What is reactivity?

We hear the word, reactive or reactivity bandied about as it applies to dogs, but what does it really mean? Reactive dogs become over aroused and will overreact to common stimuli in their environment. They may be unable to control their escalating emotions. These dogs are fearful, anxious, or stressed (which includes over excitement) by everyday triggers including cars, other dogs, people, cars, critters, bikes, etc. Reactive dogs have an abnormal response to normal situations.

To better understand your dog’s emotional response, take a moment to consider something that scares you. If you are afraid of snakes, you may become so frozen in fear the moment you spot one, that nothing anyone says or does will help you. In fact, you may not even register what they are saying because you are so absorbed in your anxiety! Recently, a friend and I were on a country walk when she spotted a non-venomous snake about 60 feet away. She saw it when I did not because she is anxious and hypervigilant about snakes. The dogs and I walked by without incident but my friend was rooted to the spot, unable to move forward and slowly backed away while her eyes continually watched the snake. 

Answer these 10 questions to find out if your dog is reactive.

  1. Is your dog easily aroused or excited by common things in the environment?
  2. Does your dog lunge, bark or growl at certain triggers that he or she sees?
  3. Does your dog whine, leap toward something distracting, or bite the leash when over aroused?
  4. Is your dog so preoccupied by these triggers or over their emotional threshold that you have trouble getting your dog to listen to simple cues or move away from the distraction?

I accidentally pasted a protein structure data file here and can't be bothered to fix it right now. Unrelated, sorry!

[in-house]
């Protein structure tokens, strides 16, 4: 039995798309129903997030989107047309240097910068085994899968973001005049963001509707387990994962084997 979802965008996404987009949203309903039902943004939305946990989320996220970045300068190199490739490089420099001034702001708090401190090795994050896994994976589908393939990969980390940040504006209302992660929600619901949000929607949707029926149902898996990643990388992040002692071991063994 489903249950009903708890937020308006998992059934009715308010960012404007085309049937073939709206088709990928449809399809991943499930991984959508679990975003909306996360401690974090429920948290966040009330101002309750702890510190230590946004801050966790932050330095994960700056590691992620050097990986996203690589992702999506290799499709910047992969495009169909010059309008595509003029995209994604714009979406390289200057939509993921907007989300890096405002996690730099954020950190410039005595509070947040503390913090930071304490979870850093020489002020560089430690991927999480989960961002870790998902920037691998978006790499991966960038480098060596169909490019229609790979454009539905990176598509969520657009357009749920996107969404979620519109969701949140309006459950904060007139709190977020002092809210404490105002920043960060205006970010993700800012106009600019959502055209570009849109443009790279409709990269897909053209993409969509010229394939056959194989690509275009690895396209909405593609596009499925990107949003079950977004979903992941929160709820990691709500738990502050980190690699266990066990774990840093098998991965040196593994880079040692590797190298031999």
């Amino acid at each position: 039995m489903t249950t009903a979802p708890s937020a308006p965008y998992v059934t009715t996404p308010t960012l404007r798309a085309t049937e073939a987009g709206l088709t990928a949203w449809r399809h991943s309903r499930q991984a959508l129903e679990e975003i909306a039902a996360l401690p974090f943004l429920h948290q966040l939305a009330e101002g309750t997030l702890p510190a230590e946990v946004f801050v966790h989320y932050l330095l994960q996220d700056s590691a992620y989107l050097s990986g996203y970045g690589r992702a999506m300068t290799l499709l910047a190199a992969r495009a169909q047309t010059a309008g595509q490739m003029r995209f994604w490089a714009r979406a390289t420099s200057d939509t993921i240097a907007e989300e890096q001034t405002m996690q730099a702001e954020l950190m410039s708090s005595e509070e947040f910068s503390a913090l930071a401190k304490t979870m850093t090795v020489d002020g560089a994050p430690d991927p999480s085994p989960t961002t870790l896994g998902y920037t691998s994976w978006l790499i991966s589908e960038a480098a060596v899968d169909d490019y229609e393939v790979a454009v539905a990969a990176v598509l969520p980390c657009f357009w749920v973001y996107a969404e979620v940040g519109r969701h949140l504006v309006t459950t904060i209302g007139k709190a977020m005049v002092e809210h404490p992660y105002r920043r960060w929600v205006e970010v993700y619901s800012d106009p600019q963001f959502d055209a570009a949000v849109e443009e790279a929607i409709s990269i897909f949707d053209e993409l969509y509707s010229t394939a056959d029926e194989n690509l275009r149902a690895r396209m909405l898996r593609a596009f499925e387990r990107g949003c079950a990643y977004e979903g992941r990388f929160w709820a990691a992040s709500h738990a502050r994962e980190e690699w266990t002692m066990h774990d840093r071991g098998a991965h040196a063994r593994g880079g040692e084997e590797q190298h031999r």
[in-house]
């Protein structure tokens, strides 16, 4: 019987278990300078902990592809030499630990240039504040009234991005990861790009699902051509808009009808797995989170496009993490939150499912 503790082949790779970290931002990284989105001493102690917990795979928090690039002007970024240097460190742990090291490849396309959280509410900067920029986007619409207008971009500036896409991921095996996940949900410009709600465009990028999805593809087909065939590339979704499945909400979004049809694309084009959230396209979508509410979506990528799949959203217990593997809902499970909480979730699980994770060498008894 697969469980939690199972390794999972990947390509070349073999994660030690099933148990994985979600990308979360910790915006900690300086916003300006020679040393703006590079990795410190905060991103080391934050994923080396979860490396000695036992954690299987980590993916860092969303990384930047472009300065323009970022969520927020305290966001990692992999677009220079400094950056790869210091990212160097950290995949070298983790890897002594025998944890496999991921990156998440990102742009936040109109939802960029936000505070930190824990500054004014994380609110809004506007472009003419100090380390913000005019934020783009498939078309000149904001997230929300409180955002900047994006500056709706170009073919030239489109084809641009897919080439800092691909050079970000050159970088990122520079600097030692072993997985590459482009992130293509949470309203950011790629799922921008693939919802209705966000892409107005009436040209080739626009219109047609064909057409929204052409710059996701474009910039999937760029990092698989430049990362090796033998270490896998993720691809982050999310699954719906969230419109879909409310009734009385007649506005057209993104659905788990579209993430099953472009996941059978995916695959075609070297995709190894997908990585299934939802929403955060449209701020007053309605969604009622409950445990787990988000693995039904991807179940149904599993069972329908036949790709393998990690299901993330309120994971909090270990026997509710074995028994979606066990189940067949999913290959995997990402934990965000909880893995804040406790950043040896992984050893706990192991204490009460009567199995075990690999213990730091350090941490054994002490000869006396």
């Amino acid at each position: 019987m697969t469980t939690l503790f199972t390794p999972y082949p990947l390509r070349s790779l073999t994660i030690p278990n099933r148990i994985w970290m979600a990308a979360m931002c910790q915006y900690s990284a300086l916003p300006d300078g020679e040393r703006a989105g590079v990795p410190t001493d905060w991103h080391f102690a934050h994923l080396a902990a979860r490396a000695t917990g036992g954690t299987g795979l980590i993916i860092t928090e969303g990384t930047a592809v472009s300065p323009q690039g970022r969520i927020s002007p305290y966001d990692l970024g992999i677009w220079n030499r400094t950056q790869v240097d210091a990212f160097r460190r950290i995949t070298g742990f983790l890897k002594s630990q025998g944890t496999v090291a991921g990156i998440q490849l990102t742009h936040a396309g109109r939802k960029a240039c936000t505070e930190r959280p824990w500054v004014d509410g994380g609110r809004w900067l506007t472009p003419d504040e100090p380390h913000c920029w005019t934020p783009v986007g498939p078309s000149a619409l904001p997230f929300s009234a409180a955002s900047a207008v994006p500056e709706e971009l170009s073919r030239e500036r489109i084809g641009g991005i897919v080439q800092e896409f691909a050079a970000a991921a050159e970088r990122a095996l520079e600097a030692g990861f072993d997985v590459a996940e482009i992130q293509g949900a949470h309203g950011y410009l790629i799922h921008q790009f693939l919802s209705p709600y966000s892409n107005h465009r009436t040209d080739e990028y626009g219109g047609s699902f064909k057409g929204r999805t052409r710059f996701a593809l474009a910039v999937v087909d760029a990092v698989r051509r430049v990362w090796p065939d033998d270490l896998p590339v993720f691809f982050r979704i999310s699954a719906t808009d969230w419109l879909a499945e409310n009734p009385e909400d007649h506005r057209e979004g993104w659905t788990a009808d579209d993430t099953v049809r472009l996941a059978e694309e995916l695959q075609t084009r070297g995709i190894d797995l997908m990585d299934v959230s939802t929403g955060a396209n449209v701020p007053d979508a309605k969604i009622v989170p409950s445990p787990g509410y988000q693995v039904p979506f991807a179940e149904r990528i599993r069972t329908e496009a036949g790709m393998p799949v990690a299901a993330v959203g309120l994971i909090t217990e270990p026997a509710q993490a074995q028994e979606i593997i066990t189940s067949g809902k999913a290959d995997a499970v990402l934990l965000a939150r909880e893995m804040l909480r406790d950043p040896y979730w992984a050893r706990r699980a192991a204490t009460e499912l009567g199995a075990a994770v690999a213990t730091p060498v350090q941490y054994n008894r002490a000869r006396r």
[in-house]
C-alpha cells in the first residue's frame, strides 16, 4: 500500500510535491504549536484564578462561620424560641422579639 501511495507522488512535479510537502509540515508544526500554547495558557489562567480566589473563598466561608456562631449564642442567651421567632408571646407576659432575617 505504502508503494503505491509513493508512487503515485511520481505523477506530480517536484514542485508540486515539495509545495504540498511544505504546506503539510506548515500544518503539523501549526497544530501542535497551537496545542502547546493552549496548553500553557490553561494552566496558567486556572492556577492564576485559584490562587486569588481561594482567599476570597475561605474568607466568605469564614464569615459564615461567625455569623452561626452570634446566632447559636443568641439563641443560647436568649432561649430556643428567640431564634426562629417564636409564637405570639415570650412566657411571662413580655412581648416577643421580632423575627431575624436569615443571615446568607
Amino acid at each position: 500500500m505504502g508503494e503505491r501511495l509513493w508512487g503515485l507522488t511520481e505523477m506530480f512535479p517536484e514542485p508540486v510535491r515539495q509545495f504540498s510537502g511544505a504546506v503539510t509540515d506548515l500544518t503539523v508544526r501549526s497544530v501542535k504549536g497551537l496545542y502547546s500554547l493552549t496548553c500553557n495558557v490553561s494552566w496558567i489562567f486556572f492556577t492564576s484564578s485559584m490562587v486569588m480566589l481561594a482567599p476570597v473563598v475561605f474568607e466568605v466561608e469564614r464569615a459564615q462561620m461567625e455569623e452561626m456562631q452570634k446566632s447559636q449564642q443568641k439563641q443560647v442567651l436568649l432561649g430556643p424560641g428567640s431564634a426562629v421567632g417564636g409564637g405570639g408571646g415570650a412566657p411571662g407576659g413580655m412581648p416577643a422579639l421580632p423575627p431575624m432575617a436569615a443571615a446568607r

5. Does your dog ignore treats during these situations?
  6. Does your dog act tense, anxious, and scan the environment acting fixated during each walk?
  7. When it’s time for a walk, does your dog resist you putting the harness on or turns away when the leash is presented?
  8. Do your neighbors go the other way when they see you?
  9. Do you feel hopeless, anxious, or angry when your dog acts like this?
  10. Would you like to change your dog’s behavior?

If you answered yes, to more than two of these questions, you have a reactive dog.

How can you help your dog? Understand where your dog is on the Stress Ladder at any given moment.

The stress ladder tells us what our dog’s emotional state is in real time. It allows us to respond appropriately before they emotionally worsen. Respond appropriately before your dog’s behavior escalates into the next zone.

Ideally, your dog should be in the Green Zone. If you see a change in your dog’s emotional state, try to change it before it escalates upward on the Stress Ladder.


What can you do to change your dog’s response?

Avoidance is the first step. Whether your dog is too excited, or stressed and worried, you may have experienced that your dog can’t listen well when reacting. To change that, your dog needs DISTANCE from the stimulus (dog, person, squirrel, etc.) that is causing them to react. Don’t wait until your dog is reacting to turn and leave the situation. Do it as soon as you see the stimulus, or as soon as you see your dog’s attitude change, perhaps from sniffing the grass calmly, to stiffly staring into the distance. Avoid the situation and you avoid the reaction.

Pay attention to the environment (and your dog’s body language) and move your dog away BEFORE the reaction occurs and while your dog can still respond to you. Teach them ahead of time that a specific cue, such as let’s go or leave it, means to turn and quickly go the other way. Reward generously with high-value treats or play.

Avoidance, as described above, is an important initial step in helping your dog. Additional steps include teaching an alternative behavior to reacting, and conditioning your dog to feel safe in the environment. With time and patience, your dog’s reactive behavior can be modified and lessened.

Start creating real change today. Click here to learn how.